Mac Engel of the Fort Worth Star-Telegram: Since Mark Cuban bought the Mavs no one in the NBA has leaned on the league for a better product, from the fan experience to the refs to now - no flopping. Refs in the NBA have sucked for years, they still do, because it's an impossible job and the only good ref is the one you don't notice. It's odd - when the Mavs won the NBA title in 2011, the refs were incredible. Probably just a coincidence. Now Cuban is working on the widespread epidemic of NBA flopping by granting $100K to SMU to solve this massive crisis. Only there is no solution, even the best player Cuban agrees this is a fruitless exercise. "I think we're trying; you're never going to get rid of it but you have to limit it," Dirk Nowitzki told a small group of reporters on Monday at a Dallas YMCA. "I think it's also part of sports. In any sports, it's a part. It's part of winning. Some people are smart; some people do a little extra thing to sell a call. To me, that's part of sports. You don't want to be obvious; the really, really bad ones you'd love to get rid of those. But if someone does get shoved or hit a little bit, just to sell it to the referees gives the call, I don't have a problem with that. That's part of the game. But the really obvious when there is nothing happening, and he doesn't get hit and he falls down, we do need to eliminate those." Even with the NBA issuing stiffer fines against the floppers, nothing has really stopped guys who are getting grazed turning the ensuing reaction into a cannon shot to the face. Because, as Dirk says, it's part of sports.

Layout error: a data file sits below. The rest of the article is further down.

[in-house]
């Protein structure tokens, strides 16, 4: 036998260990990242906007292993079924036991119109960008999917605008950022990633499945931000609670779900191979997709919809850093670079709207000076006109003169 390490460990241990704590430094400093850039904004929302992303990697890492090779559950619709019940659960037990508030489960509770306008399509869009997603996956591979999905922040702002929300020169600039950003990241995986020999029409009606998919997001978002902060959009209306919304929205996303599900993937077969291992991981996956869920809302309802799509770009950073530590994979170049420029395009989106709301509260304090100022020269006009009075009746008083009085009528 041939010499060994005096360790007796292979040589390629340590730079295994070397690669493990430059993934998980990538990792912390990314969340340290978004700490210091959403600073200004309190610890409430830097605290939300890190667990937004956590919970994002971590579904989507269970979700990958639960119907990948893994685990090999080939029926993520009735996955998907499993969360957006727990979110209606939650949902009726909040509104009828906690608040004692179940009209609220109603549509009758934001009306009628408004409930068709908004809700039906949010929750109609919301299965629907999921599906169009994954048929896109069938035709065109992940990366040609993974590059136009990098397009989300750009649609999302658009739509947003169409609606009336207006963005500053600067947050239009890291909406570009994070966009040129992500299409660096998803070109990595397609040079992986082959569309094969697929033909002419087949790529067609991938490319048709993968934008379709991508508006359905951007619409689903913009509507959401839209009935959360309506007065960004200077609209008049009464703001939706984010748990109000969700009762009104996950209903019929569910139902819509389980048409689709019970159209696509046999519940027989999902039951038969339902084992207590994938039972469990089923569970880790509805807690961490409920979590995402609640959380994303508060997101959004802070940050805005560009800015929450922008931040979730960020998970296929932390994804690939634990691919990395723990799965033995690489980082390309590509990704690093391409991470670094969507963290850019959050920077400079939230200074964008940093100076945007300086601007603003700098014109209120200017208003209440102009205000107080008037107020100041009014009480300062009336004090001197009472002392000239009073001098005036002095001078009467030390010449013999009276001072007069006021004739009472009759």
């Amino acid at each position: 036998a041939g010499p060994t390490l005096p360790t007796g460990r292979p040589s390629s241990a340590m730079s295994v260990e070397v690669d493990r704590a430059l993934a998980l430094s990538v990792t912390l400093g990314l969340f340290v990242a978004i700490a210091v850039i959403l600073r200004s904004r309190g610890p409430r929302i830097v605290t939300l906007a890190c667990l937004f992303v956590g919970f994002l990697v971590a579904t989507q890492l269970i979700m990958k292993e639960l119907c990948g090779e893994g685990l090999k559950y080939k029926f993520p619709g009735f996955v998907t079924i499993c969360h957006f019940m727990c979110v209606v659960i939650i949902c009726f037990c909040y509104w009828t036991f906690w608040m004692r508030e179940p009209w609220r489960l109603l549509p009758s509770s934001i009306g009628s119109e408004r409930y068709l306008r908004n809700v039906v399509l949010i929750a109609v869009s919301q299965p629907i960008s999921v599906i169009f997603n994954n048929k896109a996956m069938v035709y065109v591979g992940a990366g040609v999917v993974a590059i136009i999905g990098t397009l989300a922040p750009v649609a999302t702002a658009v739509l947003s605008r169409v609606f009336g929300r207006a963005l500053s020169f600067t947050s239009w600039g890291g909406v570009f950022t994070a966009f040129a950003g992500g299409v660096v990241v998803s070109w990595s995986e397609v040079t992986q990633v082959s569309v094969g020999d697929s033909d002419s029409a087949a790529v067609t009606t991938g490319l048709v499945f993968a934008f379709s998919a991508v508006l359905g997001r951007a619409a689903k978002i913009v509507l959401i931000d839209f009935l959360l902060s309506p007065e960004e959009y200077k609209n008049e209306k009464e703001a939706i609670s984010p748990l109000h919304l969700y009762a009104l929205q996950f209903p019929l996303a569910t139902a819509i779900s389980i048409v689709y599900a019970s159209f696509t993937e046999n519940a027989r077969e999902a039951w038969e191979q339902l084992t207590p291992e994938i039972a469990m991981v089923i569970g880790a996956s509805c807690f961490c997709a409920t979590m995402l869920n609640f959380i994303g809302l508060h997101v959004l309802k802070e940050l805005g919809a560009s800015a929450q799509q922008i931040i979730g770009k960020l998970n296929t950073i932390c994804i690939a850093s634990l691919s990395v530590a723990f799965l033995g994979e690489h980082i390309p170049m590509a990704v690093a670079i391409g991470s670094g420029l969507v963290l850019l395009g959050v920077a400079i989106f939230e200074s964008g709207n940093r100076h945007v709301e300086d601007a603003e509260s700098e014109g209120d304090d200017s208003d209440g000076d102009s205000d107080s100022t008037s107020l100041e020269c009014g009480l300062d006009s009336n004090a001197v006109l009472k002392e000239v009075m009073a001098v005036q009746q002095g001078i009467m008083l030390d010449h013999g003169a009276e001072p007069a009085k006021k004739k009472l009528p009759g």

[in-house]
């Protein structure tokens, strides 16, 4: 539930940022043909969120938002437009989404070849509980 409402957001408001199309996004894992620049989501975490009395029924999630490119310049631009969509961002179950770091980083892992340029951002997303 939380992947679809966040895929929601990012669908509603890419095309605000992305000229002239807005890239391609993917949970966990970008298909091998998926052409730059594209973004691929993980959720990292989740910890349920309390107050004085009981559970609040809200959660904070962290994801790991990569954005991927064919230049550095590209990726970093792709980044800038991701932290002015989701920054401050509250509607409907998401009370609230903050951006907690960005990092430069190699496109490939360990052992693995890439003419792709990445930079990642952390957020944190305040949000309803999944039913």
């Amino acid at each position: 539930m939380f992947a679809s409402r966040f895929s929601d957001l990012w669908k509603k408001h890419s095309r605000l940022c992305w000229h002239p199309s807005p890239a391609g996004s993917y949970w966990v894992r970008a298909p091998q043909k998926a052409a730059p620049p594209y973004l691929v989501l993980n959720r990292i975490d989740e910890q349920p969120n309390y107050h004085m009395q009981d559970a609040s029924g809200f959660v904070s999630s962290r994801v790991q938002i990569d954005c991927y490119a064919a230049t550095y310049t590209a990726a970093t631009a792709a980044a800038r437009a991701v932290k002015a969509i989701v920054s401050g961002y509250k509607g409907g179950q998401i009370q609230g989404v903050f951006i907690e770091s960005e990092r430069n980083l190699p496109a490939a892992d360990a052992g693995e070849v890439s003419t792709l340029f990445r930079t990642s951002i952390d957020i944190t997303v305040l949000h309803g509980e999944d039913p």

Mary Schmitt Boyer of The Plain Dealer: Kentucky center Nerlens Noel will visit the Cavaliers on June 20, a source confirmed to The Plain Dealer on Tuesday. The date has been rumored in various media outlets, but the Cavs do not announce their pre-draft interview schedule and would not confirm the appointment. The Cavs have the No. 1 pick in the NBA draft on June 27, and Noel has been rumored to be the likely No. 1 choice, although he tore his anterior cruciate ligament in February. Reportedly he also broke the growth plate in the same knee in high school. … Should Noel not be the No. 1 pick, other options could be Kansas' Ben McLemore, Georgetown's Otto Porter Jr., UNLV's Anthony Bennett or Indiana's Victor Oladipo. The Cavs, who have stated they intend to make the playoffs next season, also could look at trading the pick to bring in a veteran or to move down in the draft.